Men are susceptible to abuse substances as much as women or any other person in their lives. The potential for abuse increases with certain risk factors but that does not mean it is inevitable. Men are much like women, they need community. However, they need it in a different way when they go through recovery. A male brotherhood is defined as one that brings many male friends together who support each other through thick and thin. There are myriad benefits to having this brotherhood in recovery. Find out how to cultivate this brotherhood for your recovery.
Why Men Abuse Substances
No one reason explains why people abuse substances, including men. Everyone is an individual with their own unique story. Some of the following reasons are some common ones that relate to how men abuse substances but are not necessarily going to be the same for everyone.
- Triggers and events may cause you to feel like you require an escape to normalcy. This does not mean it is normal to escape through drugs and alcohol but it does happen for some people who seek to numb out trauma and other things in their life
- Dissatisfaction with life: trying to find relief from the things in this life that brings you down is a common reason people begin using substances. Typically it starts in adolescence but not necessarily. It can be rooted in feelings of dissatisfaction with people or life or just a feeling of unhappiness
- Economic stress: with mounting bills and credit card debt or other issues, you may feel like the pressure is on each day just to make ends meet. Turning to drugs or alcohol may alleviate worries but also adds stress and anxiety when sober
- Depression and anxiety: some people turn to substances to avoid facing mental health issues, only to find they get worse with time. When men feel they have no outlet to share feelings or have hidden shame and guilt, they feel isolated and begin to struggle with depression, which may turn into addiction to cope
Brotherhood of Man
A band of brothers is important in the military; they provide support for the long journey ahead of them and help them cope with life in a war zone. It is no different for men in recovery. Brotherhood is essential for men throughout the entire process. This culture is about peer support from older and younger men, as well as the same age ones, who can help you ride the storm of addiction recovery and survive. Some of the following are ways it can help in recovery:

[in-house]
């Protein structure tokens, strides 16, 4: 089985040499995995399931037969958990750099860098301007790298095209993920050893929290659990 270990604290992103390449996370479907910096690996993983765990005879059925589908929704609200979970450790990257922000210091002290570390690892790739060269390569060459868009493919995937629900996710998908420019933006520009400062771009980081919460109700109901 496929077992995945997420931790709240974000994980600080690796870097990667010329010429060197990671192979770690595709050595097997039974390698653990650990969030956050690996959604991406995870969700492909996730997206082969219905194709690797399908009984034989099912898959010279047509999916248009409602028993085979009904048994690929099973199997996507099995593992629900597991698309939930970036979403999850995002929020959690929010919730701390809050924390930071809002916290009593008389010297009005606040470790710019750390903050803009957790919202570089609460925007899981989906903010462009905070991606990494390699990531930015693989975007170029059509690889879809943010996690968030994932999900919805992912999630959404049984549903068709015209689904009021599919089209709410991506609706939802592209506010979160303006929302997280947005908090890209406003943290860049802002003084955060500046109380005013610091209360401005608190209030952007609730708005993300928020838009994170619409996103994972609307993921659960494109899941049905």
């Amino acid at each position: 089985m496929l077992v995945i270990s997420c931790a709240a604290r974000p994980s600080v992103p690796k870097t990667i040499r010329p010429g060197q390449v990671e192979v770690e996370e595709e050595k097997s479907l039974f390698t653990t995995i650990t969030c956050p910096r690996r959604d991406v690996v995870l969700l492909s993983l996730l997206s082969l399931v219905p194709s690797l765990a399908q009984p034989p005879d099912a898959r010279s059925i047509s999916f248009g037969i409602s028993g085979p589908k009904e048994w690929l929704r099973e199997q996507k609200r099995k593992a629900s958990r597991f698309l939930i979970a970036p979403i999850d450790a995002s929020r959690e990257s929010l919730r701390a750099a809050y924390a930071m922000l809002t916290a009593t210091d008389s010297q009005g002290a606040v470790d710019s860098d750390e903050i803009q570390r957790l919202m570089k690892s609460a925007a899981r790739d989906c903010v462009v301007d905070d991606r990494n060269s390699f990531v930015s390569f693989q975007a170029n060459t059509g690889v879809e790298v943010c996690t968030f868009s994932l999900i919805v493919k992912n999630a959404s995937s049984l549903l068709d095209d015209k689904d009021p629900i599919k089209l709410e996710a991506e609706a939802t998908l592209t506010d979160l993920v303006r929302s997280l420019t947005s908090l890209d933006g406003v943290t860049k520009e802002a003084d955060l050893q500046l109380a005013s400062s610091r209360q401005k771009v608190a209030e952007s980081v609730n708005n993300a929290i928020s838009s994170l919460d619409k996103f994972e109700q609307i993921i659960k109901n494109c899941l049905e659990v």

- Sharing your story: when you can share your story and be vulnerable with others, this is an important step in recovery. You may feel alienated and along with addiction and even more isolated in recovery. Sharing with others in group meetings, counseling appointments, and places you go for recovery support can make a huge difference to recovery
- Men struggle with open communication about their addictions due in part to the stigma surrounding mental health. Getting rid of negative stigma around mental health impacts the chance of recovery in a way that makes it easier to move forward rather than stay stuck in addiction
- Release old ideas: men can get stuck in thinking they should be able to handle things their way, on their own, without help. The brotherhood culture helps reshape and redefine what it means to release old notions of manhood and make new friends without fear or shame
It is hard to make friends in recovery. It takes time, vulnerability, and honesty. It does not happen overnight. If you are struggling with recovery, reach out for help. Talk to a sponsor or a friend. Don’t be afraid to seek out support from the groups you are part of and talk to someone. It can make a difference in your healing journey.
The Last Resort encourages men to seek each other out for friendship on the journey of recovery. We strive to provide a place of enrichment that cultivates the inner as well as the outer journey of recovery. However you find your way to the Last Resort, we endeavor to provide a haven where you can journey through recovery feeling like your life and story have meaning and a purpose. Call us to find out more: 512-750-6750.